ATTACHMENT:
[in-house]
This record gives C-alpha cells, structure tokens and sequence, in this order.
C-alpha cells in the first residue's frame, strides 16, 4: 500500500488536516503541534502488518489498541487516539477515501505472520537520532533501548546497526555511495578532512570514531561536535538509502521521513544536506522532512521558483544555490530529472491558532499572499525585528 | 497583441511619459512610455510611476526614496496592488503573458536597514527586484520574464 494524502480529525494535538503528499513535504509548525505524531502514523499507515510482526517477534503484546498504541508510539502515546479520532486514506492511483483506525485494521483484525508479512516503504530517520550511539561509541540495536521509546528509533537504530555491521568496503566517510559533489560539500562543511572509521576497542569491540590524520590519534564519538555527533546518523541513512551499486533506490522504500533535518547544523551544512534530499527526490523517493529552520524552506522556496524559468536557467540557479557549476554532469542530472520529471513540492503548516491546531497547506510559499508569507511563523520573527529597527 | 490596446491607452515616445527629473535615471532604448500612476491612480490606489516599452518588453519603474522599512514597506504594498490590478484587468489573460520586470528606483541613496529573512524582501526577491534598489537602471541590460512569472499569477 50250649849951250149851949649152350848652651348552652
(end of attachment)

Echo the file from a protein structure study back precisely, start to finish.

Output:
[in-house]
This record gives C-alpha cells, structure tokens and sequence, in this order.
C-alpha cells in the first residue's frame, strides 16, 4: 500500500488536516503541534502488518489498541487516539477515501505472520537520532533501548546497526555511495578532512570514531561536535538509502521521513544536506522532512521558483544555490530529472491558532499572499525585528 | 497583441511619459512610455510611476526614496496592488503573458536597514527586484520574464 494524502480529525494535538503528499513535504509548525505524531502514523499507515510482526517477534503484546498504541508510539502515546479520532486514506492511483483506525485494521483484525508479512516503504530517520550511539561509541540495536521509546528509533537504530555491521568496503566517510559533489560539500562543511572509521576497542569491540590524520590519534564519538555527533546518523541513512551499486533506490522504500533535518547544523551544512534530499527526490523517493529552520524552506522556496524559468536557467540557479557549476554532469542530472520529471513540492503548516491546531497547506510559499508569507511563523520573527529597527 | 490596446491607452515616445527629473535615471532604448500612476491612480490606489516599452518588453519603474522599512514597506504594498490590478484587468489573460520586470528606483541613496529573512524582501526577491534598489537602471541590460512569472499569477 50250649849951250149851949649152350848652651348552652